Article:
The Canon T2i has been on the market for several years now, but even as newer versions supplanted it. I would argue that it is the perfect digital SLR for shooting professional quality stills and video for a traveler, backpacker, or digital nomad. I believe this for several reasons.
The main one is price, while it is certainly true that the 60d and 5d Mark III sport better and more attractive features like better image sensors, full frame capability, and weather sealing. However, with the substantially higher price tags attached to those cameras I would nervous about carrying a super expensive camera around too.
The T2i on the other hand is more comfortably priced and closer to the costs of a simpler point and shoot–but with professional quality results in the right hands. Honestly if you are a frequent traveler or nomad and want a super simple, compact, and more importantly durability, then I would argue that a GoPro Hero 3 would be a far better choice than any point and shoot.
With the 18 megapixel image sensor, you can get some great quality stills as both RAWs or JPEGs. Like most other rebel series cameras, the images are stored on a high performance SD card. The T2i is capable of shooting stills at a speed of about 3.4 to 3.7 frames per second, while not as fast as a professional grade DLSR like the 7D its still faster than most point and shoots and fast enough to capture most travel moments.
On the video side the T2i is capable of shooting 1080p HD, 720p HD as well as standard definition resolutions. In terms of frame rates the it capturing footage at 24, 25, and 30 frames at both 1080p and for 720, 60 frames per second.
But I will slow down here, as all I am doing a spewing a bunch of facts and statistics at you which you can indulge yourself with at the bottom of this review.
Lets talk about the merits of the T2i in a travel setting, and how I have used it in my travels.
For starters even though the T2i is a crop body camera, it will still will accept and use both EF-S (Crop) mount lenses as well as EF mounts (Full frame). The thing you have to take into account is that when you use a EF lens on a crop body you will viewing things with a 1.8x zoom factor. That means a Canon EF 50mm lens will be effectively 80mm when viewed through your T2i. That being said, if you have any intention of upgrading to a full frame camera body like the 5D Mark III, then its definitely worth while to invest in EF lenses.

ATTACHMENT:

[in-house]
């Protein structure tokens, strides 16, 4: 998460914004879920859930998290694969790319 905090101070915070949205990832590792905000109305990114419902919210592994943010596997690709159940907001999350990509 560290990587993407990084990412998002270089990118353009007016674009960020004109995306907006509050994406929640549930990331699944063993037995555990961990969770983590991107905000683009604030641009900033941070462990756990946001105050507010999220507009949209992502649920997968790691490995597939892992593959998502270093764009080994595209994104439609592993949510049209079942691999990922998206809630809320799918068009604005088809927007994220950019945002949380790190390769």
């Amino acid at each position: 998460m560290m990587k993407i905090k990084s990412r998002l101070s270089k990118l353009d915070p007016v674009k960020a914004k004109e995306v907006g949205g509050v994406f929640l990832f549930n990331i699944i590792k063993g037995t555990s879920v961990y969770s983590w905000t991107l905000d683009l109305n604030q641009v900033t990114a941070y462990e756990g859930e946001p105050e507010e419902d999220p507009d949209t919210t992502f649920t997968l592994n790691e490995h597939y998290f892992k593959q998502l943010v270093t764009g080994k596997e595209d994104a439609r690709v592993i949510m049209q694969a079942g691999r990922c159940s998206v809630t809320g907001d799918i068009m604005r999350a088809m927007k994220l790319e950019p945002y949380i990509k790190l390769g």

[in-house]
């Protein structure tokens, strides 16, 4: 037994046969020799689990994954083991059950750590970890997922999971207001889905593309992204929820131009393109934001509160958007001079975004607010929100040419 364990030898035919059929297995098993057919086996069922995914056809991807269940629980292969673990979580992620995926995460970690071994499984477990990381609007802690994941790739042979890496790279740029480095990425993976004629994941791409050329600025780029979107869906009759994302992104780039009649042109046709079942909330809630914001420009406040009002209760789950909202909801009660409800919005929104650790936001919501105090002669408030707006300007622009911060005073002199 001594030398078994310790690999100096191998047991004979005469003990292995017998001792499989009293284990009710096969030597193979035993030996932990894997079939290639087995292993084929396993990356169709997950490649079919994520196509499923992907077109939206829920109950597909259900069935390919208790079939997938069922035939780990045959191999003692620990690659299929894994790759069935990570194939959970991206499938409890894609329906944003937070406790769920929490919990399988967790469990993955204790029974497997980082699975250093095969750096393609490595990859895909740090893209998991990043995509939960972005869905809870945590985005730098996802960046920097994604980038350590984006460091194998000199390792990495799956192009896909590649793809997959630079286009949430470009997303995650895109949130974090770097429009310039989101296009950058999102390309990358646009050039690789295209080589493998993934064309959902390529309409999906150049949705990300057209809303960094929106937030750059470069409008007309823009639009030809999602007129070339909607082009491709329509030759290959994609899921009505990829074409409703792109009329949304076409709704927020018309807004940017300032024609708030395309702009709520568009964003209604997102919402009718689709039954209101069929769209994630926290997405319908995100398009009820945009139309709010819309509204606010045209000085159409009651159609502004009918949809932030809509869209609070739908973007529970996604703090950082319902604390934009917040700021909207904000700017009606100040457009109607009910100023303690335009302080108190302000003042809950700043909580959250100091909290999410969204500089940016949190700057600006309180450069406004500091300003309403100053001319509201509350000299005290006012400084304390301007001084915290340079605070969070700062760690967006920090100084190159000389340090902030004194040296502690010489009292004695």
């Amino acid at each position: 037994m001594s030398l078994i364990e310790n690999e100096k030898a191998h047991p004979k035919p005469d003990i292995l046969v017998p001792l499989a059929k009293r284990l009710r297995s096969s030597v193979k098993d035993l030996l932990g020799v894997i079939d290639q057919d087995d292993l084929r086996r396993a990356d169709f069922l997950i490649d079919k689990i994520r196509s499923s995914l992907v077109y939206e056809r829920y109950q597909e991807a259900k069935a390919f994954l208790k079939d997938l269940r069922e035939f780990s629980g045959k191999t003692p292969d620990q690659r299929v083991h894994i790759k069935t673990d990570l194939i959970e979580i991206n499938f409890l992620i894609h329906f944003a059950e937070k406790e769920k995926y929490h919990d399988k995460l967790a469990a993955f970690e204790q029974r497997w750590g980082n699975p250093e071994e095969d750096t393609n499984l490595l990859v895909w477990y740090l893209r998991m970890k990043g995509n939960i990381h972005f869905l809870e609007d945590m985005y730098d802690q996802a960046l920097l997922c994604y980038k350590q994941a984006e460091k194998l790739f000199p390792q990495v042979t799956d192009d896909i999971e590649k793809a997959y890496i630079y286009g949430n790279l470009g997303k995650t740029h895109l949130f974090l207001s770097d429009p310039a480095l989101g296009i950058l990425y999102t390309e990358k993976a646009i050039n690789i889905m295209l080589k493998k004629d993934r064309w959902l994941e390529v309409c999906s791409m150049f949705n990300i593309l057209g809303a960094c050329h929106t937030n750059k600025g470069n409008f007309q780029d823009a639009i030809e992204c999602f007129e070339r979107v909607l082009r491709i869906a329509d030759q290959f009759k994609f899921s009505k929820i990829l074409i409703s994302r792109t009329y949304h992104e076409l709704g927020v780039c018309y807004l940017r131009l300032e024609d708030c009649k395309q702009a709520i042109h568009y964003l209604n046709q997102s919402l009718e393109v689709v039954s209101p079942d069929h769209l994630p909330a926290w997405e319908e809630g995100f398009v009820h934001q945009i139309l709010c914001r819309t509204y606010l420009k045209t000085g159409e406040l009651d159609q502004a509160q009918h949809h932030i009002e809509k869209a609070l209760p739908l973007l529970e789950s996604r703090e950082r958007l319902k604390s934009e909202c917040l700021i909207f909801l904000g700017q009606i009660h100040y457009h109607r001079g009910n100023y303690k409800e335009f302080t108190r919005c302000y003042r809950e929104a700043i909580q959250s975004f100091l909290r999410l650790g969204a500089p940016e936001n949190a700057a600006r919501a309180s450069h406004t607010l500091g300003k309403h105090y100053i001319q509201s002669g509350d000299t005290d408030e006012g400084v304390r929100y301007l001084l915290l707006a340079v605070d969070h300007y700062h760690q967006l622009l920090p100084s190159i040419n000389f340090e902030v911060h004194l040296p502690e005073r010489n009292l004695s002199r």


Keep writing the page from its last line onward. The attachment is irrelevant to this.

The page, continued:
At the time of this review I own 5 lenses (but have rented many more) they are as follows:
- Canon 18-55mm f/4-5.6 II
- Canon 50mm f/1.8
- Canon 55-250mm f/4-5.6
- Canon 40mm f/2
- Canon 17-40 L USM f/4
I suppose its only fitting to start with the kit lens that usually comes with the T2i if you buy the full camera kit. Unlike the original 18-55mm version that preceeded the “mark II” version the optics are excellent for what you would expect from a kit lens. Combined with a reasonably speedy focus in daytime environments I would actually rate it as a decent walkabout lens if you were on a limited budget or did not want to risk a more expensive lens to to the environment you were traveling in.
Dubbed the nifty-fifty, this lens possesses some of the most incredible sharpness and image quality for a lens that costs less than $120. The wide aperture also makes it a solid performer in low light conditions. That being said, the fixed focal length will test your skills as a photographer as you will have to adjust your distance from the subject depending on how you want to frame it.
Arguably the smallest lens I have handled, dubbed the “pancake” lens, if you are looking to have super unobtrusive lens then you should look no further than this lens. As an added bonus on crop bodies the 40mm focal length is more usable than another lens like the 50mm primes although you do run into the same issues as other fixed focal length primes.
This is a good and affordable telephoto for crop bodies, especially if you are wanting to capture specific moments in a crowded marketplace or distant wildlife in the outdoors. The focus is relatively slow, so you do run the risk of missing those great shots that second long windows–if you want that, you probably should upgrade to a professional grade lens with a higher price tag to match. Personally as a photographer, I don’t use this lens as much as I should–mostly because I am a huge fan of shooting majestic wide angle shots of a scene or landscape.
This is my newest acquisition, as my first L lens. I am absolutely loving it. For a wide angle lens its a bit bigger and heavier than my other EF-S lenses but the image quality from the glass, and the faster focus speeds that the USM motors provide outweigh any inconvenience that size and weight might have. It definitely is much more expensive than any of the other lenses I have mentioned here, so if you are new to Canon cameras or are new to using DSLRs in general, then it might be a wise choice to purchase and use a cheaper lens until your skill and comfort level rises.
What to use while traveling?
The predictable short answer is, it depends. Do you like and plan to shoot wide landscapes that take in everything? Or do you prefer taking detailed pictures from afar or capturing more intimate moments in a busy setting? Its up to you.
My typical light setup these days consists of the 17-40mm and the 55-250mm which gives me the best of both wide and zoom worlds without having to lug a ton of lenses around.
The Canon T2i might not be the newest or coolest camera around any more but it is a solid and affordable choice for the backpacker who wants a camera that capture pro quality images without feeling like they are carrying around the crown jewels.